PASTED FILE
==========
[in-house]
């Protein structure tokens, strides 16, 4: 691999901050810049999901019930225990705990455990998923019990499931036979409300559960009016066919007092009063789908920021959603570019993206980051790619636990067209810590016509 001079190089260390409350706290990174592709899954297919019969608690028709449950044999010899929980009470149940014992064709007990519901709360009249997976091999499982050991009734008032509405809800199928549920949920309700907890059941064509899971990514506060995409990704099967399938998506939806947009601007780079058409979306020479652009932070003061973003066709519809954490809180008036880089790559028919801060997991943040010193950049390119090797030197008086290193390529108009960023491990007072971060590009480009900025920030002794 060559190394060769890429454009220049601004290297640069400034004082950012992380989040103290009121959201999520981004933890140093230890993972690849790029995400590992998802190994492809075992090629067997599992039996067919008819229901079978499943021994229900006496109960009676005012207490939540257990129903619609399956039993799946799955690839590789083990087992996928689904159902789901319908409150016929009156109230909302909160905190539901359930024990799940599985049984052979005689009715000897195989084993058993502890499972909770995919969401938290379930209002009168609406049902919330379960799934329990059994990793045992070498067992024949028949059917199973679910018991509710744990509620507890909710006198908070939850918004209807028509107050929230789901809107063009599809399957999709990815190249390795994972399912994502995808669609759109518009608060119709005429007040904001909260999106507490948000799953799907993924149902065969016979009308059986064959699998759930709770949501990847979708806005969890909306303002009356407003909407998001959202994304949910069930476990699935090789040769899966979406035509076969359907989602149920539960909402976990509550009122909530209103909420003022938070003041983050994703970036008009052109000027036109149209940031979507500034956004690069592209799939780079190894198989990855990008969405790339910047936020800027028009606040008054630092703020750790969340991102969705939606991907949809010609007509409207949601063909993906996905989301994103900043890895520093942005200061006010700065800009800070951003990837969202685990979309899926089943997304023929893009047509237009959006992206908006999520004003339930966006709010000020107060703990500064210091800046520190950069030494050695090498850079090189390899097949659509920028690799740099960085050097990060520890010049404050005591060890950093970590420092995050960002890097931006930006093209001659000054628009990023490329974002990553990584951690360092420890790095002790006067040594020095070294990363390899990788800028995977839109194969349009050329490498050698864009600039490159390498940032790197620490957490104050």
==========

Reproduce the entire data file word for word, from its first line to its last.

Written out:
[in-house]
């Protein structure tokens, strides 16, 4: 691999901050810049999901019930225990705990455990998923019990499931036979409300559960009016066919007092009063789908920021959603570019993206980051790619636990067209810590016509 001079190089260390409350706290990174592709899954297919019969608690028709449950044999010899929980009470149940014992064709007990519901709360009249997976091999499982050991009734008032509405809800199928549920949920309700907890059941064509899971990514506060995409990704099967399938998506939806947009601007780079058409979306020479652009932070003061973003066709519809954490809180008036880089790559028919801060997991943040010193950049390119090797030197008086290193390529108009960023491990007072971060590009480009900025920030002794 060559190394060769890429454009220049601004290297640069400034004082950012992380989040103290009121959201999520981004933890140093230890993972690849790029995400590992998802190994492809075992090629067997599992039996067919008819229901079978499943021994229900006496109960009676005012207490939540257990129903619609399956039993799946799955690839590789083990087992996928689904159902789901319908409150016929009156109230909302909160905190539901359930024990799940599985049984052979005689009715000897195989084993058993502890499972909770995919969401938290379930209002009168609406049902919330379960799934329990059994990793045992070498067992024949028949059917199973679910018991509710744990509620507890909710006198908070939850918004209807028509107050929230789901809107063009599809399957999709990815190249390795994972399912994502995808669609759109518009608060119709005429007040904001909260999106507490948000799953799907993924149902065969016979009308059986064959699998759930709770949501990847979708806005969890909306303002009356407003909407998001959202994304949910069930476990699935090789040769899966979406035509076969359907989602149920539960909402976990509550009122909530209103909420003022938070003041983050994703970036008009052109000027036109149209940031979507500034956004690069592209799939780079190894198989990855990008969405790339910047936020800027028009606040008054630092703020750790969340991102969705939606991907949809010609007509409207949601063909993906996905989301994103900043890895520093942005200061006010700065800009800070951003990837969202685990979309899926089943997304023929893009047509237009959006992206908006999520004003339930966006709010000020107060703990500064210091800046520190950069030494050695090498850079090189390899097949659509920028690799740099960085050097990060520890010049404050005591060890950093970590420092995050960002890097931006930006093209001659000054628009990023490329974002990553990584951690360092420890790095002790006067040594020095070294990363390899990788800028995977839109194969349009050329490498050698864009600039490159390498940032790197620490957490104050």